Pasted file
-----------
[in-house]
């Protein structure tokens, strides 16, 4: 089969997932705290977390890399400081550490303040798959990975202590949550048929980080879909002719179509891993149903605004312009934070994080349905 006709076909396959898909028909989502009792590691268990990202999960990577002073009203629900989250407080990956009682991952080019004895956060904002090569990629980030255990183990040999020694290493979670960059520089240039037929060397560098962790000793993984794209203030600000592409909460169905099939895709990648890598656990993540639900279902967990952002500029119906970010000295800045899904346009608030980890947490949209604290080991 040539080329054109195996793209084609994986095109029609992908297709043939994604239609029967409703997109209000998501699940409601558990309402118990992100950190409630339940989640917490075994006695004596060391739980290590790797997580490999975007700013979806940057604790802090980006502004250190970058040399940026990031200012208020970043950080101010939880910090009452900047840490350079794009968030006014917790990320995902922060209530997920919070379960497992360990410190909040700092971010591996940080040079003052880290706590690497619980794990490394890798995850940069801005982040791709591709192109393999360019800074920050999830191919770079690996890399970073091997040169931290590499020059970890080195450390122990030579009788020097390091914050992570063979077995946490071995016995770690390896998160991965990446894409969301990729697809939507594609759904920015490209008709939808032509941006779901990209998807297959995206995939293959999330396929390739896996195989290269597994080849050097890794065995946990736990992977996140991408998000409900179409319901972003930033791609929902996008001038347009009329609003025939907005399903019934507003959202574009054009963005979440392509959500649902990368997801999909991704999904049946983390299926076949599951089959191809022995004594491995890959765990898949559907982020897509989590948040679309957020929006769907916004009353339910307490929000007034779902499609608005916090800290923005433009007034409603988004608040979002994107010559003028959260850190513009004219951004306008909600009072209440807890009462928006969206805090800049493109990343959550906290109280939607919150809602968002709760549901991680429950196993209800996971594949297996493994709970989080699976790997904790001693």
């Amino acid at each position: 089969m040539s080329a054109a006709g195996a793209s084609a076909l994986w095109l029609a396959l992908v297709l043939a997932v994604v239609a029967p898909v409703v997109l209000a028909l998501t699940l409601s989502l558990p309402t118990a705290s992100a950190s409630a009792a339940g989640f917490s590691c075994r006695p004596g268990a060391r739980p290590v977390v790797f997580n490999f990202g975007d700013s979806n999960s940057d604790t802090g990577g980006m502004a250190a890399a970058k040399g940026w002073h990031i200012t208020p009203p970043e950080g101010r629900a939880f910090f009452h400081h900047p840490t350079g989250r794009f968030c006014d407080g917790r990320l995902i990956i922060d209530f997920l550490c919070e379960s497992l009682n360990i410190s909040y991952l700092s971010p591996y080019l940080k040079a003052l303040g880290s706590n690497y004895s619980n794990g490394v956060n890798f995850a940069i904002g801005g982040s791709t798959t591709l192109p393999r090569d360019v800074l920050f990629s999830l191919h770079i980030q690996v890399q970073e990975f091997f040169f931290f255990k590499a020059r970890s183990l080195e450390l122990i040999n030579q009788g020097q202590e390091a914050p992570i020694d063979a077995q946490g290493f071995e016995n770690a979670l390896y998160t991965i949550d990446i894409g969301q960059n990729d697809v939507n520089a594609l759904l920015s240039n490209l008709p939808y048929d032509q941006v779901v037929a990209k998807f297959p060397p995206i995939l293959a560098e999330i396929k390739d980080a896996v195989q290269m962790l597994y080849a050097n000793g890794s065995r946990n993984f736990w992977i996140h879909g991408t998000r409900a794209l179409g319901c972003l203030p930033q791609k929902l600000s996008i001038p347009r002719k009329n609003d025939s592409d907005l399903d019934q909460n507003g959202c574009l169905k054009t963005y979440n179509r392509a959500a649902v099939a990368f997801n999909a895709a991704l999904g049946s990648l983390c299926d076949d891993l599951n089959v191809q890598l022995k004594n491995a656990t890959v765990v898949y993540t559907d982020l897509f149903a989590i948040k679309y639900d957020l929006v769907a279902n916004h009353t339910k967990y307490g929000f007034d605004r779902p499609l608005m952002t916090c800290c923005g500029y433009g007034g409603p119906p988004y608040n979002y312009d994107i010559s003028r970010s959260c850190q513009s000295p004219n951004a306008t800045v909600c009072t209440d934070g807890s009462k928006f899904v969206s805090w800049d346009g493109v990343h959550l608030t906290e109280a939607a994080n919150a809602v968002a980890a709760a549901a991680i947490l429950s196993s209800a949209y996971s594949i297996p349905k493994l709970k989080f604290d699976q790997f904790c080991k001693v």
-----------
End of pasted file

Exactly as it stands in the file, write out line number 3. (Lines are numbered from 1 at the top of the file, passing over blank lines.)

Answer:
């Amino acid at each position: 089969m040539s080329a054109a006709g195996a793209s084609a076909l994986w095109l029609a396959l992908v297709l043939a997932v994604v239609a029967p898909v409703v997109l209000a028909l998501t699940l409601s989502l558990p309402t118990a705290s992100a950190s409630a009792a339940g989640f917490s590691c075994r006695p004596g268990a060391r739980p290590v977390v790797f997580n490999f990202g975007d700013s979806n999960s940057d604790t802090g990577g980006m502004a250190a890399a970058k040399g940026w002073h990031i200012t208020p009203p970043e950080g101010r629900a939880f910090f009452h400081h900047p840490t350079g989250r794009f968030c006014d407080g917790r990320l995902i990956i922060d209530f997920l550490c919070e379960s497992l009682n360990i410190s909040y991952l700092s971010p591996y080019l940080k040079a003052l303040g880290s706590n690497y004895s619980n794990g490394v956060n890798f995850a940069i904002g801005g982040s791709t798959t591709l192109p393999r090569d360019v800074l920050f990629s999830l191919h770079i980030q690996v890399q970073e990975f091997f040169f931290f255990k590499a020059r970890s183990l080195e450390l122990i040999n030579q009788g020097q202590e390091a914050p992570i020694d063979a077995q946490g290493f071995e016995n770690a979670l390896y998160t991965i949550d990446i894409g969301q960059n990729d697809v939507n520089a594609l759904l920015s240039n490209l008709p939808y048929d032509q941006v779901v037929a990209k998807f297959p060397p995206i995939l293959a560098e999330i396929k390739d980080a896996v195989q290269m962790l597994y080849a050097n000793g890794s065995r946990n993984f736990w992977i996140h879909g991408t998000r409900a794209l179409g319901c972003l203030p930033q791609k929902l600000s996008i001038p347009r002719k009329n609003d025939s592409d907005l399903d019934q909460n507003g959202c574009l169905k054009t963005y979440n179509r392509a959500a649902v099939a990368f997801n999909a895709a991704l999904g049946s990648l983390c299926d076949d891993l599951n089959v191809q890598l022995k004594n491995a656990t890959v765990v898949y993540t559907d982020l897509f149903a989590i948040k679309y639900d957020l929006v769907a279902n916004h009353t339910k967990y307490g929000f007034d605004r779902p499609l608005m952002t916090c800290c923005g500029y433009g007034g409603p119906p988004y608040n979002y312009d994107i010559s003028r970010s959260c850190q513009s000295p004219n951004a306008t800045v909600c009072t209440d934070g807890s009462k928006f899904v969206s805090w800049d346009g493109v990343h959550l608030t906290e109280a939607a994080n919150a809602v968002a980890a709760a549901a991680i947490l429950s196993s209800a949209y996971s594949i297996p349905k493994l709970k989080f604290d699976q790997f904790c080991k001693v």